Thursday, June 23, 2011

How to decide which child will be the successor to your family-owned business

Last month, we began a series on the four phases of succession planning for family-owned businesses. We explored the initiation phase – that period when it begins to become apparent whether a child or other family member will eventually fill your shoes as head of the organization.

This time around we’ll take a look at the selection process, perhaps the most difficult step of the entire course of transition, especially if it comes down to choosing among a number of children. And there’s an additional challenge if none of the children is or will be ready to take the helm…or if there’s a better choice outside the family.

Chalk it up to “just the way it is” but if the next generation leader is one of several children, the selection may be construed by siblings as “oh, sure, he was always your favorite.” This perception can be disastrous to the entire family unit and as such, some business owners avoid the issue, adopting the attitude of “let them figure it out when I’m gone.”

And then there are those who favor the “eldest takes all” approach. In some cases, however, the oldest may not be the best qualified, so placing restrictions – be it age or gender – on succession is rarely the best idea.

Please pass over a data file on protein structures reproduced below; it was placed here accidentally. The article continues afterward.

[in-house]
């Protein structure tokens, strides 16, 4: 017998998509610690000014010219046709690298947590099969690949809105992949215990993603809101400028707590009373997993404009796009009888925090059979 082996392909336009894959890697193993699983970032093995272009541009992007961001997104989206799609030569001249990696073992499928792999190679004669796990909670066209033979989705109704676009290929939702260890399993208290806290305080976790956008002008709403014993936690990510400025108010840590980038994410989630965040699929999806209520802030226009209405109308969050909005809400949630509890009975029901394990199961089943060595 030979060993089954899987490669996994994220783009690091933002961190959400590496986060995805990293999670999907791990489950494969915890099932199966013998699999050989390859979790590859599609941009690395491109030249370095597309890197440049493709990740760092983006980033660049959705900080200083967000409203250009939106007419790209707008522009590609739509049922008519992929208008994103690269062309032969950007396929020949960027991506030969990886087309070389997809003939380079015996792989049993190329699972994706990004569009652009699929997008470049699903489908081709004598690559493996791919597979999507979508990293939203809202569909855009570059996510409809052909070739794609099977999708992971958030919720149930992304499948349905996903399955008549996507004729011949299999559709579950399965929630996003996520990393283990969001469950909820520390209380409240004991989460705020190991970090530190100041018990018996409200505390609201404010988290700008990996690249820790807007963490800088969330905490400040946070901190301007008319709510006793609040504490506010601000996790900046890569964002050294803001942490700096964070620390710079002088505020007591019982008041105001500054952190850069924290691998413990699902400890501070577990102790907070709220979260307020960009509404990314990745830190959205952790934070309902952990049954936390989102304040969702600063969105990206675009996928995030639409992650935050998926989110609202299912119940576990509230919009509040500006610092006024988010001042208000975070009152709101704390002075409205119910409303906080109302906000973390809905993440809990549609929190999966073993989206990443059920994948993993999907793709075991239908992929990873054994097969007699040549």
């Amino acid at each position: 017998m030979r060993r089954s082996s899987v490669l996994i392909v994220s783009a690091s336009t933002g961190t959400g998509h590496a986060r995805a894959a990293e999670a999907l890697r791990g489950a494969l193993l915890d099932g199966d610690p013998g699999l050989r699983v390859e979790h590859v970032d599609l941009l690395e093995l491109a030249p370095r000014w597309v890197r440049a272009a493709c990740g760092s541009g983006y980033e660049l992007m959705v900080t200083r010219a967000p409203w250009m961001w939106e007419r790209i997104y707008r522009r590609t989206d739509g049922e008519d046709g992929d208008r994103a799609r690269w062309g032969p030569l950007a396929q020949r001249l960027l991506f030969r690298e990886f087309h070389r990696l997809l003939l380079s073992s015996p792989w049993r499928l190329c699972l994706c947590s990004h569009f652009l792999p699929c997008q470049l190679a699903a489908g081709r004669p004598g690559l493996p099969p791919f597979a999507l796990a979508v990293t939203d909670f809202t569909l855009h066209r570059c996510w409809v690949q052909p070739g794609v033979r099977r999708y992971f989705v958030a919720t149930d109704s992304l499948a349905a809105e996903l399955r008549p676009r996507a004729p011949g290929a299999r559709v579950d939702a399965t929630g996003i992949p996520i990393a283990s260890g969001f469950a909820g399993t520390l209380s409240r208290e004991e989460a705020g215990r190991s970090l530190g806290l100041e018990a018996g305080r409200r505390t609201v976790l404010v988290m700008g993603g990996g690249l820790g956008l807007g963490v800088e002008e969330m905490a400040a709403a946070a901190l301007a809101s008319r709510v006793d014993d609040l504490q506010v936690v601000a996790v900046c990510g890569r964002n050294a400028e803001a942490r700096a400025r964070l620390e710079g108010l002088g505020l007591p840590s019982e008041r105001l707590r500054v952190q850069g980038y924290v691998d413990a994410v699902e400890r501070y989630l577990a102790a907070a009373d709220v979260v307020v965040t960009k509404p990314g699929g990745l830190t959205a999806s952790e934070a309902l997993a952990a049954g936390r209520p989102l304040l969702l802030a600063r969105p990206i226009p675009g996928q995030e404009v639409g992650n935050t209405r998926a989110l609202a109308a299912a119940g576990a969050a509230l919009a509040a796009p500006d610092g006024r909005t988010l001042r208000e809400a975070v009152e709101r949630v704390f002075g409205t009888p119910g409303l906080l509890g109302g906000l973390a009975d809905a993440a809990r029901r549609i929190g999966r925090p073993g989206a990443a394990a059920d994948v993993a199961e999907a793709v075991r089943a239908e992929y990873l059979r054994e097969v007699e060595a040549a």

To keep things fair, family-business owners may want to embrace a successor selection model developed for corporate executive succession. In this model, the family business leaders can develop company objectives and goals for the future head of the company – essentially a job description that spells out specific results, skills, education, experience, and possibly even personality traits.

For example, if a business has set its sights on significant growth in the next five years, the potential successor would be required to have a thorough understanding of business operations, business development, valuations and financial statements, in addition to the ability to negotiate and good relationships with banking and lending institutions.

There are many benefits to designing such a job description. First, it removes the emotional aspect from the selection process; second it provides the business with a set of future objectives; and lastly, the company founder can rest easier knowing goals are in place that will ensure a growing, healthy business.

Next month we’ll delve into the successor training/education process – yet another delicate matter that is often best left to someone other than the owner.